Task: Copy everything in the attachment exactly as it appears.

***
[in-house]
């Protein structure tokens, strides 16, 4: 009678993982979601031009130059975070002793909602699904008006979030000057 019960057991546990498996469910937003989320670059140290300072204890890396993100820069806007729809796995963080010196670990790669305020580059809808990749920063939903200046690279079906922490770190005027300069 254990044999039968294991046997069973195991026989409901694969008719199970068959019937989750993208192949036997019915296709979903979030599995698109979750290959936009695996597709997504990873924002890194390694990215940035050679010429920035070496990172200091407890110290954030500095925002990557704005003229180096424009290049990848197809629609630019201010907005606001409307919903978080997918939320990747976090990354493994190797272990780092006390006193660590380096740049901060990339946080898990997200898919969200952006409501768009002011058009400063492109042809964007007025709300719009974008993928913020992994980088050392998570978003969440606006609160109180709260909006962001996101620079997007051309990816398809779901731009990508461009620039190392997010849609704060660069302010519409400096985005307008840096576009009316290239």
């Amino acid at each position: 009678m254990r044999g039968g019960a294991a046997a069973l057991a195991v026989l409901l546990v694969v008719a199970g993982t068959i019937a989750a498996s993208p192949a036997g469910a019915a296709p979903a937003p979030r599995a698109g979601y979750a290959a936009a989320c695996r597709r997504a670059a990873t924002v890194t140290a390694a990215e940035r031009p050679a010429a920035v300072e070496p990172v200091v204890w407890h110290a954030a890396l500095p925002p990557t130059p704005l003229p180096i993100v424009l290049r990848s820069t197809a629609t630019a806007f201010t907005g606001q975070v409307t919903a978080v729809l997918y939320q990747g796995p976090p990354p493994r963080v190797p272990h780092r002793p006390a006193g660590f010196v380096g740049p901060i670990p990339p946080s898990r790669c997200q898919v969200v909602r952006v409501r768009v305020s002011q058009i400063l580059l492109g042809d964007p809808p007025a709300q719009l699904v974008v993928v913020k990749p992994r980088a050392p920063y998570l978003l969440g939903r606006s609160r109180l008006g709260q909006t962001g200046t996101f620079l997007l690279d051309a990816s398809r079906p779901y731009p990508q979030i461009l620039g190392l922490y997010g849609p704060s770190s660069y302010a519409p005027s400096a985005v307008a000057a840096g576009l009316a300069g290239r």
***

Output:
[in-house]
């Protein structure tokens, strides 16, 4: 009678993982979601031009130059975070002793909602699904008006979030000057 019960057991546990498996469910937003989320670059140290300072204890890396993100820069806007729809796995963080010196670990790669305020580059809808990749920063939903200046690279079906922490770190005027300069 254990044999039968294991046997069973195991026989409901694969008719199970068959019937989750993208192949036997019915296709979903979030599995698109979750290959936009695996597709997504990873924002890194390694990215940035050679010429920035070496990172200091407890110290954030500095925002990557704005003229180096424009290049990848197809629609630019201010907005606001409307919903978080997918939320990747976090990354493994190797272990780092006390006193660590380096740049901060990339946080898990997200898919969200952006409501768009002011058009400063492109042809964007007025709300719009974008993928913020992994980088050392998570978003969440606006609160109180709260909006962001996101620079997007051309990816398809779901731009990508461009620039190392997010849609704060660069302010519409400096985005307008840096576009009316290239």
């Amino acid at each position: 009678m254990r044999g039968g019960a294991a046997a069973l057991a195991v026989l409901l546990v694969v008719a199970g993982t068959i019937a989750a498996s993208p192949a036997g469910a019915a296709p979903a937003p979030r599995a698109g979601y979750a290959a936009a989320c695996r597709r997504a670059a990873t924002v890194t140290a390694a990215e940035r031009p050679a010429a920035v300072e070496p990172v200091v204890w407890h110290a954030a890396l500095p925002p990557t130059p704005l003229p180096i993100v424009l290049r990848s820069t197809a629609t630019a806007f201010t907005g606001q975070v409307t919903a978080v729809l997918y939320q990747g796995p976090p990354p493994r963080v190797p272990h780092r002793p006390a006193g660590f010196v380096g740049p901060i670990p990339p946080s898990r790669c997200q898919v969200v909602r952006v409501r768009v305020s002011q058009i400063l580059l492109g042809d964007p809808p007025a709300q719009l699904v974008v993928v913020k990749p992994r980088a050392p920063y998570l978003l969440g939903r606006s609160r109180l008006g709260q909006t962001g200046t996101f620079l997007l690279d051309a990816s398809r079906p779901y731009p990508q979030i461009l620039g190392l922490y997010g849609p704060s770190s660069y302010a519409p005027s400096a985005v307008a000057a840096g576009l009316a300069g290239r």